Statements of Origenes 129
Remarks on the statements of Origenes : --
1. He recognizes the possibility of righteous wars waged by non-Christians 137
2. His view of the illegitimacy of war for Christians not therefore to be regarded as an inconsistency or as not seriously meant 138
3. His evidence as to the extent of the Christian refusal of service 139
4. His view independent of eschatology 140
5. He objects to war on the score of bloodshed, not idolatry 141
6. His emphasis on the alternative service of the Christian 142
7 . His programme not open to the charge of anarchy 143
The position of Cyprianus 147
The evidence of Plotinos 148
The martyrdom of Maximilianus (295 A.D.) 149
The difficulty over idolatry--martyrdom of Marinus (260 A.D.) 151
The martyrdom of Marcellus and Cassianus (298 A.D.) 152
Cases of other Christians leaving the army about 300 A.D. 153
Christian view (250-313 A.D.) as to illegitimacy of litigation and magistracy for Christians 154
Quotations from Arnobius and Lactantius

 

157

PART III. FORMS OF THE EARLY CHRISTIAN ACCEPTANCE OF WAR

161-243
The use of military terms and phrases to illustrate the religious life --
by Paul 161
by Clemens of Rome and Ignatius 163
by Justinus, Tertullianus, etc. 164
by Origenes, etc. 165
by Cyprianus, etc. 167
Such language usually non-committal as to earthly warfare 167
but was not without its own dangers 168
Page xv
The Wars of the Old Testament and of Hebrew History 170
References in early writers down to Justinus 171
Theory broached by Markion 173
Later developments 174
Views of Origenes and 'Adamantios' 175
Cyprianus and others 177
Concluding summary 178
Apocalyptic Wars 179
Bearing of belief in apocalyptic wars on Christian conduct 182
The Jewish War of 67-71 A.D. 184
War as an Instrument of Divine justice 191
Bearing of this view of war on Christian conduct 192
The Functions of the State 194
View of the State as a useful and necessary institution, ordained by God for the restraint of wrongdoing 195
Recognition of the rightfulness of judicial penalties 197
Recognition of the rightfulness, in some sense, of war 204
Writers down to Julius Africanus 205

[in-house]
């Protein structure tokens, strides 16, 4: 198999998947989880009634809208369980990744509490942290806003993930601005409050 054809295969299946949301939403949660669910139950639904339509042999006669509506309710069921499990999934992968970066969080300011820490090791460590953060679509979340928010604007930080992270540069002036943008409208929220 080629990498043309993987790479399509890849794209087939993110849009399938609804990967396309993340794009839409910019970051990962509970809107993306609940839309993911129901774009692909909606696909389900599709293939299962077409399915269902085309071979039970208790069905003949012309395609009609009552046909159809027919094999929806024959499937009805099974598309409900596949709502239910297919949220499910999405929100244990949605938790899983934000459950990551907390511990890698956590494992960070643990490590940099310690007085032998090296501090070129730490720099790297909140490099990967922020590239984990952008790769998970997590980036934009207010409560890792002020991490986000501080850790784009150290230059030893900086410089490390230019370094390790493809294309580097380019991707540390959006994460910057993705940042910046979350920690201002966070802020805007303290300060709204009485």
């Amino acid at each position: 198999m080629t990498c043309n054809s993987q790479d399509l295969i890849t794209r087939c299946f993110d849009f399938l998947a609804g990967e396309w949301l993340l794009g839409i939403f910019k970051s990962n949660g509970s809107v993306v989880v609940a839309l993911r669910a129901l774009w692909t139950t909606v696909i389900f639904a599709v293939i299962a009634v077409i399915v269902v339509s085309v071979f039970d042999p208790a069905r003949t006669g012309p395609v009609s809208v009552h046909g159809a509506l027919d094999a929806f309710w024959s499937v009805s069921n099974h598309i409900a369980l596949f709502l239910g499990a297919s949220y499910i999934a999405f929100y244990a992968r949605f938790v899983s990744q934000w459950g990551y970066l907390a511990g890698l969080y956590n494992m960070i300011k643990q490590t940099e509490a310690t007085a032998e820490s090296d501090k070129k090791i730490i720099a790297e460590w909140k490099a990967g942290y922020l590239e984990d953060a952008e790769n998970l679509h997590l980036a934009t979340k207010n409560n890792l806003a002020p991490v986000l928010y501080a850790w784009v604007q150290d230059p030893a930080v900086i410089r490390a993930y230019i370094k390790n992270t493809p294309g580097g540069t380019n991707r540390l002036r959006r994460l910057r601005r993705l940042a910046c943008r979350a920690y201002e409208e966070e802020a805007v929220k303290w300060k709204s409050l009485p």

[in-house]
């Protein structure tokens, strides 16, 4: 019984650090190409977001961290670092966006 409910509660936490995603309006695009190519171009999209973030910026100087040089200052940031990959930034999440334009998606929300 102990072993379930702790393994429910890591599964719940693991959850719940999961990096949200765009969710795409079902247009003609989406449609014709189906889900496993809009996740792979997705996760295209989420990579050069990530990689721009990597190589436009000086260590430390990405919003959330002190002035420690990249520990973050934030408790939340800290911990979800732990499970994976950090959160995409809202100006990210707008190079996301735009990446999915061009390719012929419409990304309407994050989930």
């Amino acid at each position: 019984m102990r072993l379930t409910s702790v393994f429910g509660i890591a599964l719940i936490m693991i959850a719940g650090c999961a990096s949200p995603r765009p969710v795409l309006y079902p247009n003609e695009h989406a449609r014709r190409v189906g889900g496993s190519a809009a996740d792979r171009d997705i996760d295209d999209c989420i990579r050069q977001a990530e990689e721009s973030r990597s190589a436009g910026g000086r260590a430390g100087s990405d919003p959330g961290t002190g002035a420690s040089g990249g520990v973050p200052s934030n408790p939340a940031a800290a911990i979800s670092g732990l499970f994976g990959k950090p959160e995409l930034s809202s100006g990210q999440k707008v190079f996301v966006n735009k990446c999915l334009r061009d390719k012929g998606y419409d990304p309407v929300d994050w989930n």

Origenes and later writers 207
Prayer for the imperial armies 209
The Christian justification of State-coercion was relative to the State's paganism, and did not imply a Christian readiness to participate in it 211
Ulterior problems involved in this position 215
Contribution to their solution offered by Origenes 215
Contribution to their solution offered in the Clementine Homilies 216
Contribution to their solution offered in the Dialogus de Recta Fidei 218
Defence of early Christian abstention from State coercion 220
Cases of real or apparent compromise (short of military service) in pre-Constantinian Christianity 221
The Christian's Experience of Good in the Character of Soldiers 225
The Participation of Christians in Military Service 228
The period ending 170 A.D. 228
The so-called 'Thundering Legion' 229
Julius Africanus and Clemens of Alexandria 232
Basileides of Alexandria 233
The information contributed by Tertullianus 234
He is the oldest witness for the enlistment of Christians in the army after conversion 235
Page xvi
Inscriptions 236
Cyprianus and other writers down to the Great Persecution  237
Christians in the armies of Constantinus and Licinius 241
Note on the numbers of Christians in the armies, 250-313 A.D. 

 

242

PART IV. SUMMARY AND CONCLUSION 

244-265
Summary of Jesus' teaching   244
Extent of the strict adherence of the Church to this teaching  245
Yet few Christians called on to face the problem of military service  246
Connexions in which Christians thought of war without reproach 247
Simplemindedness and other conditions facilitating the continuance of converted soldiers in the army 249
Further reasons for a certain acquiescence in this state of things 250
The thin end of the wedge 251
Extent of acquiescence in the bearing of arms by Christians has been greatly exaggerated 252
Strength of the adherence to stricter views 255
The conclusion involved in the triumph and patronage of Constantinus  256
The importance and significance of this conclusion 257
Vigorous survival of stricter views after the Constantinian settlement  259
That settlement in regard to war discredited by the way in which it was arrived at 261
The bearing of the early Christian witness on modern conditions 262
INDEX  267-272